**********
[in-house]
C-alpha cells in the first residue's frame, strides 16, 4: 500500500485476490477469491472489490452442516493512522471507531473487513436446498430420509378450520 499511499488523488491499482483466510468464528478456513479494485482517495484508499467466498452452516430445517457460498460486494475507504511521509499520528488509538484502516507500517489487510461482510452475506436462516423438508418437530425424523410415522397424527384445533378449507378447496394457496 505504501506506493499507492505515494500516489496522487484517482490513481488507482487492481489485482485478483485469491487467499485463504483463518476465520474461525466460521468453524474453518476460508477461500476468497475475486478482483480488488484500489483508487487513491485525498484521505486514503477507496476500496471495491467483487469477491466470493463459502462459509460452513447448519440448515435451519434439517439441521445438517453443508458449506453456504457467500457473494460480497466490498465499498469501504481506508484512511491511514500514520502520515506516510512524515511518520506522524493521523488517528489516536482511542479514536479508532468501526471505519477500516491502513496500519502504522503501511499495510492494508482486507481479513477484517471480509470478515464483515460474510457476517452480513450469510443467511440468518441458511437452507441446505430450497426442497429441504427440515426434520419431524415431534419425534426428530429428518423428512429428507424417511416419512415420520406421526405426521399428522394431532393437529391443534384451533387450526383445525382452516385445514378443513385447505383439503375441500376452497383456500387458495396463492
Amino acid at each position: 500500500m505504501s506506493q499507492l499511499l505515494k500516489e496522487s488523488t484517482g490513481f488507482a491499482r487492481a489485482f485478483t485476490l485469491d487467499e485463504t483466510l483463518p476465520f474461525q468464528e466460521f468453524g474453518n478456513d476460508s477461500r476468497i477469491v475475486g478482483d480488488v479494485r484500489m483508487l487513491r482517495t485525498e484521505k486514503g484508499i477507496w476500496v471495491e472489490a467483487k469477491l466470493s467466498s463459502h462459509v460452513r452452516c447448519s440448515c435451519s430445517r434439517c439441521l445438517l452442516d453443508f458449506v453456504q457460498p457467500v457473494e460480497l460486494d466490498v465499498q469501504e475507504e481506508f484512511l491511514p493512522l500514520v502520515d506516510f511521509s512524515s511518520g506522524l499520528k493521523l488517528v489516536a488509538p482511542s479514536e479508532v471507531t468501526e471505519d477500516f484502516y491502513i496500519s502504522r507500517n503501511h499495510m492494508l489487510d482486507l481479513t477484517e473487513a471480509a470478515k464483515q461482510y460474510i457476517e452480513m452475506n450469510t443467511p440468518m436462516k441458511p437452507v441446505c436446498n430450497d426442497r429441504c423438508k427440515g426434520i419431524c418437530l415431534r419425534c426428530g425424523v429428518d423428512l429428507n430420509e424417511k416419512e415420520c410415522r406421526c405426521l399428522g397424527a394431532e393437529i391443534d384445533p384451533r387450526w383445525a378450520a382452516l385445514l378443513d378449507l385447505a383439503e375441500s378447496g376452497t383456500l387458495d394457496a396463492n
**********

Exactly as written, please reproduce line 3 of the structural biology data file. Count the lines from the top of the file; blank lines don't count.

Amino acid at each position: 500500500m505504501s506506493q499507492l499511499l505515494k500516489e496522487s488523488t484517482g490513481f488507482a491499482r487492481a489485482f485478483t485476490l485469491d487467499e485463504t483466510l483463518p476465520f474461525q468464528e466460521f468453524g474453518n478456513d476460508s477461500r476468497i477469491v475475486g478482483d480488488v479494485r484500489m483508487l487513491r482517495t485525498e484521505k486514503g484508499i477507496w476500496v471495491e472489490a467483487k469477491l466470493s467466498s463459502h462459509v460452513r452452516c447448519s440448515c435451519s430445517r434439517c439441521l445438517l452442516d453443508f458449506v453456504q457460498p457467500v457473494e460480497l460486494d466490498v465499498q469501504e475507504e481506508f484512511l491511514p493512522l500514520v502520515d506516510f511521509s512524515s511518520g506522524l499520528k493521523l488517528v489516536a488509538p482511542s479514536e479508532v471507531t468501526e471505519d477500516f484502516y491502513i496500519s502504522r507500517n503501511h499495510m492494508l489487510d482486507l481479513t477484517e473487513a471480509a470478515k464483515q461482510y460474510i457476517e452480513m452475506n450469510t443467511p440468518m436462516k441458511p437452507v441446505c436446498n430450497d426442497r429441504c423438508k427440515g426434520i419431524c418437530l415431534r419425534c426428530g425424523v429428518d423428512l429428507n430420509e424417511k416419512e415420520c410415522r406421526c405426521l399428522g397424527a394431532e393437529i391443534d384445533p384451533r387450526w383445525a378450520a382452516l385445514l378443513d378449507l385447505a383439503e375441500s378447496g376452497t383456500l387458495d394457496a396463492n